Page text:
Distress sale of homes looms over IT land

The dream house is turning out to be a nightmare for some. With jobs gone, many professionals in India’s infotech hubs face the prospect of having to default on loan repayments and lose their homes. Realty brokers see a phase of distress sale coming as early as next month.

Case 1: Aditi and Rajesh Shah both worked in a multinational in Bangalore. Three years into marriage they bought their own pad, a Rs 40 lakh house, close to their office in Electronic City. In the meantime, the IT boom became history and Rajesh got the pink slip. They now find themselves stuck with a property for which they cannot pay EMIs. They have decided to sell it.

Case 2: Vishal Anand, working in a large multinational in Gurgaon, bought a flat in Vasant Kunj of South Delhi last year. For the Rs 64-lakh flat, he made a Rs 14 lakh down payment. A housing finance company funded the balance Rs 50 lakh.

Hear him out: “All my saving are gone in the down payment. I am committed to pay a monthly EMI of Rs 48,000 on the loan. I can’t save a penny any more. My wife and I realise it is not worth the while to pay that kind of EMI. We can sell our flat and take one on rent for Rs 20,000 a month. We are not even looking at making some money from selling our flat. On the contrary, we will happily forgo some of our investment, provided we get a buyer for it.”

Many other young house owners are also looking for buyers. “I have had at least 10 enquiries from people who want to sell their properties,” said Ali, a broker who operates in the Koramangala area of Bangalore. The area is full of IT professionals.

According to industry experts, close to 10,000 IT people have lost their jobs in the current downturn of the poster- boy industry of India. Many of them would surely have bought homes in the past few years, which was boom time for both IT employees and realty developers and brokers. Since 2003 till last year, about 25,000 homes have been sold in Bangalore every year.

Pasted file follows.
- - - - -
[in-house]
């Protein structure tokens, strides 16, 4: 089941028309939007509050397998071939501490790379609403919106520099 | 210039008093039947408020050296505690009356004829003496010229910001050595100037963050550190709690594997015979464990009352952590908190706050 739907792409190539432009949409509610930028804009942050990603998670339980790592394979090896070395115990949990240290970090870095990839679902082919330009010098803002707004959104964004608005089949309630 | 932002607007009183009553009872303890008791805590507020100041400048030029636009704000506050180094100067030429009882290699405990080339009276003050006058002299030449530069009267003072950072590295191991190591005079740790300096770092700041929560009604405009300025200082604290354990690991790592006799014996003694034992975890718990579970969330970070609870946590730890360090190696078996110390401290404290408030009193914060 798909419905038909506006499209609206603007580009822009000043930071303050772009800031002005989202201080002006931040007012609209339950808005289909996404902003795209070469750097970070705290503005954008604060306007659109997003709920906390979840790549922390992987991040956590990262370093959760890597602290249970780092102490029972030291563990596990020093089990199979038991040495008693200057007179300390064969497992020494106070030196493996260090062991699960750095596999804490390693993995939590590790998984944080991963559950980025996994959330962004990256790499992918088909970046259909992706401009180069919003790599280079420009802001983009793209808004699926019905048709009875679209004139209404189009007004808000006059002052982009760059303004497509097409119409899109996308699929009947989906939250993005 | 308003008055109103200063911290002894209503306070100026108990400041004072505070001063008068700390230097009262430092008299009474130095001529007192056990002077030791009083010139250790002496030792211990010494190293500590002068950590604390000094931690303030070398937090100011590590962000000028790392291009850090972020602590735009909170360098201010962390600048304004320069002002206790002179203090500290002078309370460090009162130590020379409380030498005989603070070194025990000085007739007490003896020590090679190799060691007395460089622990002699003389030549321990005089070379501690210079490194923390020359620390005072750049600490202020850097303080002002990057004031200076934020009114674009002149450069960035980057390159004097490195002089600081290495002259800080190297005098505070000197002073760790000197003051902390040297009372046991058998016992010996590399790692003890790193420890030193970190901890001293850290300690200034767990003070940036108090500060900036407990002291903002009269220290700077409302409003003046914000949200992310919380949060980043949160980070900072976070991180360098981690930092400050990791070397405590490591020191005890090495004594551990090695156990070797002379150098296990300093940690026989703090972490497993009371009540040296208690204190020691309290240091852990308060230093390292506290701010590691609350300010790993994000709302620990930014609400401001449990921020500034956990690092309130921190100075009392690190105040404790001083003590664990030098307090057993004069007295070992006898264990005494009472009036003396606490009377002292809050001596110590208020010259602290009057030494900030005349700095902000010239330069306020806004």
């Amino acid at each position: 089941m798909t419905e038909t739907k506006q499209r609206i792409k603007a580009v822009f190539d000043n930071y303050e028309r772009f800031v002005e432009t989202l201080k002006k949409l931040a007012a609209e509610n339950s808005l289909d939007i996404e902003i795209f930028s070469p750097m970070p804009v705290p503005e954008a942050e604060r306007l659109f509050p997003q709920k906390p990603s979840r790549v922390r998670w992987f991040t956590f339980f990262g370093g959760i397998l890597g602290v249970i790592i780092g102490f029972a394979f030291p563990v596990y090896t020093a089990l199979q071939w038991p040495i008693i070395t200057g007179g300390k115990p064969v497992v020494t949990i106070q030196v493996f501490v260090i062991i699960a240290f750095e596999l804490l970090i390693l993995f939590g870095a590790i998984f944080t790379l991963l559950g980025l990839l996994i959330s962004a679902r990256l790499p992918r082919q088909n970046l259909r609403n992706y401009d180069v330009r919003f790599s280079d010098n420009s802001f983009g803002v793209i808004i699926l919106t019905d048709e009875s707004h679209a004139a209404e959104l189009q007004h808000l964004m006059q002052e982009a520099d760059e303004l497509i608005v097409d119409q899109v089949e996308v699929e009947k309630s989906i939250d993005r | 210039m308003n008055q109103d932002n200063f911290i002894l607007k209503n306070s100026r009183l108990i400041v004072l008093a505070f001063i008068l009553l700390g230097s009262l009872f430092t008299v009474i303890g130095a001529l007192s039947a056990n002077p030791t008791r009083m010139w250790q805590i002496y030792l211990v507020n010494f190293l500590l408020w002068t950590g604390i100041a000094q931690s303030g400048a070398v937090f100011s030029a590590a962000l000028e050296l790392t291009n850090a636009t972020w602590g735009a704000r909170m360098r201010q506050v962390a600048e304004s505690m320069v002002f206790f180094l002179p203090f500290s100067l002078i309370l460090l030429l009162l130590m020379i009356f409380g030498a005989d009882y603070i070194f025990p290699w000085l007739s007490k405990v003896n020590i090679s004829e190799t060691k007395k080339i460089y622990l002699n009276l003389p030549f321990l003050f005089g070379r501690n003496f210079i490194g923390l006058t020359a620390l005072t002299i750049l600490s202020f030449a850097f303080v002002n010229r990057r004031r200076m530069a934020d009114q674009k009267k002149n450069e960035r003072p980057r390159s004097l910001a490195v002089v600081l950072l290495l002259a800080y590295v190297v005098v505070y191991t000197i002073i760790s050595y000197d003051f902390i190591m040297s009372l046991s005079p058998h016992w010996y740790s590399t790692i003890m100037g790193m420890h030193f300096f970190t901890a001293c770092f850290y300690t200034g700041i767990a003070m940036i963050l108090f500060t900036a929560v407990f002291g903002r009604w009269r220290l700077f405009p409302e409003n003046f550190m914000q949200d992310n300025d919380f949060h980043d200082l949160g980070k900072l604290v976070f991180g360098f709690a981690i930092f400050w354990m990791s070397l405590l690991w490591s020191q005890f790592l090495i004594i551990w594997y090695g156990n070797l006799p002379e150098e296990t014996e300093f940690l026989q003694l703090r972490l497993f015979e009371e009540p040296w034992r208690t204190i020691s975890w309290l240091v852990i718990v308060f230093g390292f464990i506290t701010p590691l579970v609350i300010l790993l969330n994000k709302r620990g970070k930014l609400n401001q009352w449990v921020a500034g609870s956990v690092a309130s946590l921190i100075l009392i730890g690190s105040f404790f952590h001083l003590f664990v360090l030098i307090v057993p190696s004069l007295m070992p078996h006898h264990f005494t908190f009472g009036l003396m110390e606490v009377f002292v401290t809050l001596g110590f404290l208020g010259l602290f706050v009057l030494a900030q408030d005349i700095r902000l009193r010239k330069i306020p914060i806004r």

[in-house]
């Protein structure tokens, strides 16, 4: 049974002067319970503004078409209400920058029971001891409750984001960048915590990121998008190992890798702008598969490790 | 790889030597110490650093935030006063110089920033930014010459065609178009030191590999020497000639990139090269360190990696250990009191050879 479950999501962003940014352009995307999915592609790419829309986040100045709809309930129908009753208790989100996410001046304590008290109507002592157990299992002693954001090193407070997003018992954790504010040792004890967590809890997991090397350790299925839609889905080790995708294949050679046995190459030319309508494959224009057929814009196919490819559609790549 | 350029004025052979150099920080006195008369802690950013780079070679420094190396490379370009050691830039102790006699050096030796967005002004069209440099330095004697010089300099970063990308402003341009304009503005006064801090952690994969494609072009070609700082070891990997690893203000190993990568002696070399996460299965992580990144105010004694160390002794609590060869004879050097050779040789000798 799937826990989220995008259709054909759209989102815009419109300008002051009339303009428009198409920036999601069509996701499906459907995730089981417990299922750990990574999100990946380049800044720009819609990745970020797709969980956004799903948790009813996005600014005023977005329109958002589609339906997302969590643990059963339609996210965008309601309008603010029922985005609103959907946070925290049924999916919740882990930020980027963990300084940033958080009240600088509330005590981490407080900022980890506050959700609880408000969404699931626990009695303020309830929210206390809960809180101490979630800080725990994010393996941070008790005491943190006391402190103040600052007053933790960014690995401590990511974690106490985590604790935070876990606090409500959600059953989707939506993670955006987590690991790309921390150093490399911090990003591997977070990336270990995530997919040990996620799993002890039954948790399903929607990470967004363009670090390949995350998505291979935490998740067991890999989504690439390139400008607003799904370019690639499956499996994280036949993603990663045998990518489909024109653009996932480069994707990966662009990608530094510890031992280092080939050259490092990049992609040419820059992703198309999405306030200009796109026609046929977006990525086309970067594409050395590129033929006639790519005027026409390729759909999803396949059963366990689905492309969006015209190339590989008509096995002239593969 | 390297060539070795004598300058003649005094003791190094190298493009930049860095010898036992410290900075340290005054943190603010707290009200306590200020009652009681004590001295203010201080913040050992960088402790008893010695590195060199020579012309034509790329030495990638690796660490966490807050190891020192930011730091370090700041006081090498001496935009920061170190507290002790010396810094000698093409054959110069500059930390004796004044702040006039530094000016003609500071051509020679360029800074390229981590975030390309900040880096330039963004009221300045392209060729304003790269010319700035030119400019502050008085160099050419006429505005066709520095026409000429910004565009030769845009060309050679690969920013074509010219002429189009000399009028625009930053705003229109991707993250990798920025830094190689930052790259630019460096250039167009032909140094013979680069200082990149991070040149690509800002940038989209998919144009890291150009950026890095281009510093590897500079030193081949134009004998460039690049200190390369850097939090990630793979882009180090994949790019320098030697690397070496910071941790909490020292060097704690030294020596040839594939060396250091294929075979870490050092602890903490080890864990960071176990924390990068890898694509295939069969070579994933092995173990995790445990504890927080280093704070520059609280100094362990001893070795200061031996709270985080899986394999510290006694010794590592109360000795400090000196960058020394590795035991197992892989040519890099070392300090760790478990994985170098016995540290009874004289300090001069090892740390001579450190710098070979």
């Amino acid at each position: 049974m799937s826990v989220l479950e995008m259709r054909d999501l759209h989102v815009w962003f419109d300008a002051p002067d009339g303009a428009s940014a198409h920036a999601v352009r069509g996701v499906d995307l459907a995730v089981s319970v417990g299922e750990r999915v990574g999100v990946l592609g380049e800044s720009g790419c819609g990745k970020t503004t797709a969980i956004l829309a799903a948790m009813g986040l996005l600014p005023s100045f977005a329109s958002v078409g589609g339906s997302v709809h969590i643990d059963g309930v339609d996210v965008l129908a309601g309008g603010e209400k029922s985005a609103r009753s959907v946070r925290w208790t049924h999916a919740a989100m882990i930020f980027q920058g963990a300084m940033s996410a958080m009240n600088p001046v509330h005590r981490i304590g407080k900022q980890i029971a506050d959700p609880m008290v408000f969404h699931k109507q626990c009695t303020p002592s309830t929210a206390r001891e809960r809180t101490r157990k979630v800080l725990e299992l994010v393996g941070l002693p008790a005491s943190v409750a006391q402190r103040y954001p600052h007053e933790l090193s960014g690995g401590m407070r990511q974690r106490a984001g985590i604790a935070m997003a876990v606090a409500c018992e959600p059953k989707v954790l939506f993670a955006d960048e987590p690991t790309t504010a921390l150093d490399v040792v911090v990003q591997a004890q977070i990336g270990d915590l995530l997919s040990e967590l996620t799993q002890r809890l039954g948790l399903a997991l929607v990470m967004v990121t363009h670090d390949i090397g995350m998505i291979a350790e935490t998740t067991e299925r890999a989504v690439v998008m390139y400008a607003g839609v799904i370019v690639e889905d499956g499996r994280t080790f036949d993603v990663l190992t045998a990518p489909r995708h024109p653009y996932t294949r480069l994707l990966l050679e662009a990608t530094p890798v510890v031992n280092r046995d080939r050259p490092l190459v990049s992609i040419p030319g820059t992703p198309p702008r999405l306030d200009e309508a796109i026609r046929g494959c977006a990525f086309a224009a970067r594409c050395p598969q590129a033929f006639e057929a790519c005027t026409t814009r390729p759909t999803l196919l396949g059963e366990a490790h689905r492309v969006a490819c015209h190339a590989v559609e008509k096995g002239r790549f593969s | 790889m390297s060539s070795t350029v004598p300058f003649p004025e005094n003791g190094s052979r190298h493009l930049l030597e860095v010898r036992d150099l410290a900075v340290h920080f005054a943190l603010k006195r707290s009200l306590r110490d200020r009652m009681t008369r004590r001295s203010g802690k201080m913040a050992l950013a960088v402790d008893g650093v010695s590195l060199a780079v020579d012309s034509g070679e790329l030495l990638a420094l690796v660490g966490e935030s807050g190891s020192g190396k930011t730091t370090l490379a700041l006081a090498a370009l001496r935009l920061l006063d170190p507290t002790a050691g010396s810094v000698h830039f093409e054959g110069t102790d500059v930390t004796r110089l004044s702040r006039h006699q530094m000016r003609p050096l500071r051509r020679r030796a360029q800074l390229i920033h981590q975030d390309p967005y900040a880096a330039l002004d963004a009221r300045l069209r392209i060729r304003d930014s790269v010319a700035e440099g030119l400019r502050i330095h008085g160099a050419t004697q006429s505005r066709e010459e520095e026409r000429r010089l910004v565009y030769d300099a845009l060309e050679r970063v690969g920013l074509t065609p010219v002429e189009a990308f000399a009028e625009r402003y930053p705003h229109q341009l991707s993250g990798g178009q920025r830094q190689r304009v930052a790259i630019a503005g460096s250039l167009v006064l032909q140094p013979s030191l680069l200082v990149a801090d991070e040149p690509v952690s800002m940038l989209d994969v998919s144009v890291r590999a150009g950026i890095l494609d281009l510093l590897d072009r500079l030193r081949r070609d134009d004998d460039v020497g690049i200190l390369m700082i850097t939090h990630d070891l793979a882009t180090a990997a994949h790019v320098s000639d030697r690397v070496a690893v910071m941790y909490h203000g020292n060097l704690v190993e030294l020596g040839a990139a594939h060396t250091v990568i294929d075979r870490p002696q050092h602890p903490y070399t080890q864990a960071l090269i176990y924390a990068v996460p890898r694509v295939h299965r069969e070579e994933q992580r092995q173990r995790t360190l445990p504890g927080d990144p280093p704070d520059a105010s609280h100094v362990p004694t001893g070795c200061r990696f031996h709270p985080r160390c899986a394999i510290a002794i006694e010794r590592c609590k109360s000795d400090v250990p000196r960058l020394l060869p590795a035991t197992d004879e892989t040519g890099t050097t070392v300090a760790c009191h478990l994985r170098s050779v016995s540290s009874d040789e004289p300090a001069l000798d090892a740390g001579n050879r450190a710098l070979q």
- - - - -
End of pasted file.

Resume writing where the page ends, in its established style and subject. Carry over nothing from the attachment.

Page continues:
Pinning hopes on rapidly rising salaries plus bonuses, IT people had lapped up properties in Bangalore, Gurgaon, Noida, Pune and elsewhere. Almost all of them took loans to make their dream home come true.

Some defaults have been reported by banks. But the number of properties repossessed by them is not significant yet. “We have not received any queries for selling properties bought with bank loans. We are, however, keeping tabs on loan repayments,” said Canara Bank chairman and managing director A C Mahajan.

Corporation Bank has received requests from IT people to reschedule their home loans. It could be “either because they have lost jobs or salary hikes have not been as expected”, said the bank’s general manager, B R Bhat.

“It is the impact of the global downturn. We are trying to help by taking a soft stand and allowing these people to delay or part pay their EMIs until their situation stabilises,” he said.

Even in such a distressed market, there are people who want to buy homes. But they are being advised to wait for distress sales to begin and prices to further drop.

Case 3: Jaideep Anand, who works for a software product company in Bangalore, wants to buy a flat in the ITPB-Whitefield area and move out of his rented home. He has visited a number of realty brokers, all of whom advised him to wait till next month or February. “All of them expect distress sales by IT professionals,” Jaideep said. Brokers told him that he could hope to buy a home at 30 to 40 per cent of the original price from a distressed seller.

For those who always cherished the dream of having their own homes, the first two or three months of 2009 could be the best time to do so. “That will be the ideal time to invest, if you have the ability to wait,” Ramider Grover, chief executive officer for homebay residential of Jones Lang Lasalle Meghraj, said,

“The market will not see such low rates again, and the demand for properties is as high – if not higher – than ever before. But remember, by delaying a purchase too long, you can lose out on the best properties and also on the best rates and add-on incentives,” he added.

(Inputs from Mayur Jha and Preeti Mishra)

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